In the moments between the saddle bronc competition and the barrel racing, Jessica Blair Fowlkes has the grounds of the Ogden Pioneer Days Rodeo all to herself.
In the moments between the saddle bronc competition and the barrel racing, Jessica Blair Fowlkes has the grounds of the Ogden Pioneer Days Rodeo all to herself. Five feet above the ground, the trick rider from Kentucky enters the arena standing tall with one foot on the back of each of her matching pale horses. For several minutes, Blair Fowlkes races around the edges of the arena and weaves around obstacles before leaping with her horses over a wall of flames and riding off into the night. Every year, the Ogden Pioneer Days Rodeo features a specialty act who rides in between the traditional rodeo events. This year is Blair Fowlkes’s first time performing her Roman riding in Utah. Roman riding is a form of trick riding where the performer stands atop multiple horses. Growing up on a beef cattle farm in Eastern Tennessee, Blair Fowlkes always rode horses, but it wasn’t until college that she picked up trick riding. While earning degrees in animal science and nursing, Blair Fowlkes was also working at Dolly Parton’s Dixie Stampede, a country western themed tourist attraction. There she learned how to become a professional trick rider. “I always told her she was crazy,” said her mother, Michele Blair. A decade after starting at the Dixie Stampede, Blair Fowlkes now spends around 40 weeks a year on the road performing as a rodeo specialty act. By her side for nearly all of those trips are her mother and her 13-month-old son Wilder. When Blair Fowlkes had her son last year, it was less than three months before she was back on the road again. This week, her husband has had time off from his own rodeo business and has joined her in Ogden. Often these trips are relatively short weekend turns at rodeos around the Southeast, but the rodeo business is changing. In recent years, Blair Fowlkes says she has seen a decline in the number of rodeos hiring specialty acts. This is especially true in the South where the trend is moving towards shortening rodeos and featuring large concerts at the end. Despite the changes, Blair Fowlkes remains on the road and on her horses. After five nights of riding in Ogden, she'll pack up her trailer and family and head to Montana where two more rodeos are waiting before making the trip back to Kentucky.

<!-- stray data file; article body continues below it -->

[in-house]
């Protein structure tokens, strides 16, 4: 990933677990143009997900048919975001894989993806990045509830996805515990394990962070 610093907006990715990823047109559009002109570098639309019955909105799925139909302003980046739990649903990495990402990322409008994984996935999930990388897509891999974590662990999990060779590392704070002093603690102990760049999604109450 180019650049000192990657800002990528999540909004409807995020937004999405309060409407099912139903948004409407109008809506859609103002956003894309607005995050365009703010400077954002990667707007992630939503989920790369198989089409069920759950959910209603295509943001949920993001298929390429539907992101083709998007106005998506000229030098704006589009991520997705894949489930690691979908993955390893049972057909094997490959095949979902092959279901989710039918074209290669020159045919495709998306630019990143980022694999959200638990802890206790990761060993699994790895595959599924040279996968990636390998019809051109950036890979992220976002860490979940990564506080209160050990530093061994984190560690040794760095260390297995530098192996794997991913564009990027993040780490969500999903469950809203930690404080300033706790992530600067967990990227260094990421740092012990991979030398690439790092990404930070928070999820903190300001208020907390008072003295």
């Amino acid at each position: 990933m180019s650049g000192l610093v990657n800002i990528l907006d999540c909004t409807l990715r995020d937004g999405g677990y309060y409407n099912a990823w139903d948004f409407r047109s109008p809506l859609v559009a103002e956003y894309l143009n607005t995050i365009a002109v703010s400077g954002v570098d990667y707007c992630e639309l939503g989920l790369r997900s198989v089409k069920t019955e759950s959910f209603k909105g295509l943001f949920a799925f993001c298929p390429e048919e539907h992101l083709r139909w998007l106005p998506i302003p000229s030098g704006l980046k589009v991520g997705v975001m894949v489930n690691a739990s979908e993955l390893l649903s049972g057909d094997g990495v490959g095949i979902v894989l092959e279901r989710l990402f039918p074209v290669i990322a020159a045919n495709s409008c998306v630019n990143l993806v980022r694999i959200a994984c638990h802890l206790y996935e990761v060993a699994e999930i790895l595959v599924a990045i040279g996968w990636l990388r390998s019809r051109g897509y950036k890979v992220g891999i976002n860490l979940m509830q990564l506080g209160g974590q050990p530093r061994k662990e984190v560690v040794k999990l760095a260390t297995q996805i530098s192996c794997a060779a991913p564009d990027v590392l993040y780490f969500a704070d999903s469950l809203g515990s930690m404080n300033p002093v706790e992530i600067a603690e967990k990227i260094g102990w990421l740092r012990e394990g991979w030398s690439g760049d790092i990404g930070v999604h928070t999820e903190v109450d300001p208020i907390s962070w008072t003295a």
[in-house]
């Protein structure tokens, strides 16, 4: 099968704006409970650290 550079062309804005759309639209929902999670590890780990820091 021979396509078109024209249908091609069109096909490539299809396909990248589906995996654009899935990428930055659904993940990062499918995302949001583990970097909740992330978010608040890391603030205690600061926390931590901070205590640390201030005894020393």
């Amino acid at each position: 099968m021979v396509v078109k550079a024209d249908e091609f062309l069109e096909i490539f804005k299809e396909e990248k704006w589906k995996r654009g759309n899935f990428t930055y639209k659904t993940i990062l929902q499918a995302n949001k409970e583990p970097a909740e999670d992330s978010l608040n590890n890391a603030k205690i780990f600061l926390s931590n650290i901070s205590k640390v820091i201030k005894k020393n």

Utah biologists roam the wetlands of Monte Cristo in search of boreal toads. Boreal toad populations have been shrinking around the West. The large toads are difficult to study, but Utah scientists are trying to get a better idea of how local populations are doing.
In between the city of Ogden and the summits of the Wasatch Range sits Malan’s Peak. The summit of the rocky triangular peak rises above Central Ogden to a height of just under 7,000 feet. Despite a 2,000 foot climb, the Malan’s Peak Trail is popular during the summer as it winds through thick evergreens over cool creeks.
Rodeo riders, ropers and fans gathered on Thursday, July 20, 2017, at Ogden Pioneer Stadium for the second night of the Ogden Pioneer Days Rodeo.
The annual Ogden Pioneer Days Rodeo kicked off with the first of five nightly rodeos at the Ogden Pioneer Station on Wednesday, July 19, 2017.
Kent Keller found a badly burned golden eagle chick in the aftermath of the Dump Fire near Eagle Mountain, Utah, in 2012. The Wildlife Rehabilitation Center of Northern Utah nursed the bird, which they named Phoenix, back to health.
Tim Smith founded Ogden's Own Distillery in 2009. At the time, it was only the second distillery in the state. Today, more than a dozen distilleries operate in Utah. Ogden's Own's Five Wives Vodka is the top-selling spirit made in Utah.
In the latest episode of the Out Standing in a Field podcast, Leia Larsen and Benjamin Zack learn about how scientists and engineers in Utah are playing an important role in taking humans beyond Earth orbit.